business documents on office table with smart phone and digital tablet and stylus and two colleagues discussing data in the backgroundWhatever your organization collects and stores in a data lake and data warehouse can be used toward machine learning, even if it’s a massive amount of data. ML takes this data and examines it for patterns. It then uses these patterns to create predictive models to determine future outcomes. The more data that you can feed to an algorithm over time, the better and more accurate the predictive results will be.

There’s also another type of learning to be aware of as you explore these concepts. Deep learning. Also called deep neural learning, this machine-learning subset uses neural networks similar to that of the human brain to mimic data processing for such actions as speech recognition, object recognition, language translation and more. It can do this using both structured and unstructured data. We’ll dive further into deep learning in a future blog.

How Can I Get Started Using AI and ML?

There are many reasons why adopting AI and ML as part of your data strategy makes sense. It allows you to make the most of all that data you have stored in those data lakes and data warehouses. It’s a complicated process, however, and you want to be sure you are using the right data for the right automated task.

A July 2020 article in Tech Target’s Search Enterprise AI notes that the “wrong use case is the downfall of many machine-learning applications.” Using the wrong data also is another stumbling block that organizations encounter when trying to implement AI and ML into their data strategy.

Data experts... can help you assess your processes and your available data. They also will help you realize which of your use cases are right for AI and ML so you can incorporate these technologies at scale and gain the greatest efficiencies from using them. There is room for AI/ML in marketing, sales, R&D, IT operations, HR and more.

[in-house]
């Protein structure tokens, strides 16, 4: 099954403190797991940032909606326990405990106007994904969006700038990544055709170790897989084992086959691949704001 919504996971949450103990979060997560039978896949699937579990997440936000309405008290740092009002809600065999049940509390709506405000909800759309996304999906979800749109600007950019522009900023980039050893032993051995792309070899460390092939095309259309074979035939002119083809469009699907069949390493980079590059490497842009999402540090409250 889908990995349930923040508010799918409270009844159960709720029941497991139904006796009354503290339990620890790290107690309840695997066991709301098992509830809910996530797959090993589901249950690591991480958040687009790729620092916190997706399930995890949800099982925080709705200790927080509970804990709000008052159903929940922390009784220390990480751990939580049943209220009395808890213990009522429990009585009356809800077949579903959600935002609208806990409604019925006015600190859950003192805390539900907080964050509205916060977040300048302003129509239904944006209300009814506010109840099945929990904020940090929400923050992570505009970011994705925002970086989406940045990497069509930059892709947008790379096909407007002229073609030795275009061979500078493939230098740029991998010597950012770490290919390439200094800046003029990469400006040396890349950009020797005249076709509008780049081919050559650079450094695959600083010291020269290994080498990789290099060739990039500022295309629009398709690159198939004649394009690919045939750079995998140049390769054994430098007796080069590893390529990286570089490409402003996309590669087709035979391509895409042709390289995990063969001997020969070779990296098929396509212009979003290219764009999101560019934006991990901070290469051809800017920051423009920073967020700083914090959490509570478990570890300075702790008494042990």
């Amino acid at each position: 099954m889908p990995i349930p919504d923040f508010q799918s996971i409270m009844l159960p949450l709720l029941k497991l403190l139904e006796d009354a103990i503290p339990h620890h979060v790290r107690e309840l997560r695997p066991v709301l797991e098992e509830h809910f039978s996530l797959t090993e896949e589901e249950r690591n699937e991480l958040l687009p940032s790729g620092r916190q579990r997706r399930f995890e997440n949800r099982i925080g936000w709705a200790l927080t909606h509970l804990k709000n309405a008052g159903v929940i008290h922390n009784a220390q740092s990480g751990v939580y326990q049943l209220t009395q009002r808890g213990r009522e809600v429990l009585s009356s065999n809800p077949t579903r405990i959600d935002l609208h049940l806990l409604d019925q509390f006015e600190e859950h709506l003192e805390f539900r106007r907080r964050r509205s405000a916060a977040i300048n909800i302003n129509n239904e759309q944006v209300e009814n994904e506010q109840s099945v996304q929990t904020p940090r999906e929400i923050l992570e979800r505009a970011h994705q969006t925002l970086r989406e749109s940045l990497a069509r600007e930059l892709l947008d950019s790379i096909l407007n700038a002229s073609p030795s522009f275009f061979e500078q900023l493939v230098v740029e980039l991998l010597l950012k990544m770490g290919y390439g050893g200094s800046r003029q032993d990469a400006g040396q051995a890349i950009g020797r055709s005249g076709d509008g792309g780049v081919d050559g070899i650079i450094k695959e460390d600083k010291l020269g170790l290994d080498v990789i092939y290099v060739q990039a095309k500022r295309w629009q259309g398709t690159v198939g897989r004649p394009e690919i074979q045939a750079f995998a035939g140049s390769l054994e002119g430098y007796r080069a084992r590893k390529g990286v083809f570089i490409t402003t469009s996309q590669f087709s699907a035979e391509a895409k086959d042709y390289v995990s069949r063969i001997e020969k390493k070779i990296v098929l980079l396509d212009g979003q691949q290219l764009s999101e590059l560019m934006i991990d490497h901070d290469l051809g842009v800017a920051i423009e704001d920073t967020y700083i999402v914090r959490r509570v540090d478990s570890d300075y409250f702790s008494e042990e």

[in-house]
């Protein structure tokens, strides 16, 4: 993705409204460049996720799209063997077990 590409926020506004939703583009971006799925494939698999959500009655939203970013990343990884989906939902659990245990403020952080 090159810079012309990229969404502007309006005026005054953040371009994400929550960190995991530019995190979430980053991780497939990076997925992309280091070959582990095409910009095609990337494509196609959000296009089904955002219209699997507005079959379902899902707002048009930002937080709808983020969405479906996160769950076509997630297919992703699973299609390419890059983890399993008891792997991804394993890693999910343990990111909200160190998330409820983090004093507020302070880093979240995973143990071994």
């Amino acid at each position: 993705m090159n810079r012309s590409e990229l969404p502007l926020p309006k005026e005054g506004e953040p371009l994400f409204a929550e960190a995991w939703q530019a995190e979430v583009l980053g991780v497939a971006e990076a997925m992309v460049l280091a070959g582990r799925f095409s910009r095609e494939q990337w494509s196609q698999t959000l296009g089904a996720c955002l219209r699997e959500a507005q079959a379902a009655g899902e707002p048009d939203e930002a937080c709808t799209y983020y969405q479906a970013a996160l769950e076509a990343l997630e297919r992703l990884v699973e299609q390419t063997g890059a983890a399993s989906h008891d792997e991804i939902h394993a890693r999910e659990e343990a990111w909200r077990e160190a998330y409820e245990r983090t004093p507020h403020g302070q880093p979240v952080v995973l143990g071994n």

That’s where data experts come in. Professionals in the data sector can help you assess your processes and your available data. They also will help you realize which of your use cases are right for AI and ML so you can incorporate these technologies at scale and gain the greatest efficiencies from using them. There is room for AI/ML in marketing, sales, R&D, IT operations, HR and more.

In various enterprise settings such use cases can include, to name only a few:

  • image of a chat bot in spaceReal-time chatbot agents
  • Recommendation engines
  • Customer analysis
  • Market research
  • Pricing determination
  • Virtual assistants
  • Fraud detection
  • Automated software texting
  • Maintenance tracking and analytics

In any appropriate use case, using the most suitable data, machine learning drives artificial intelligence to allow organizations to enjoy better, more targeted internal and external insights, improved productivity, better forecasting and more targeted customer service. It’s something worth starting to explore if you haven’t already started this journey in your data strategy.

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Meet the Author

Trevor Warren, Data Architect

Trevor Warren, Data Architect

Trevor has nearly a decade of experience in solving problems for complex computer systems and improving processes. Trevor earned a Master of Science in Data Science. He is also a Google Cloud Certified Professional - Cloud Architect and Data Engineer.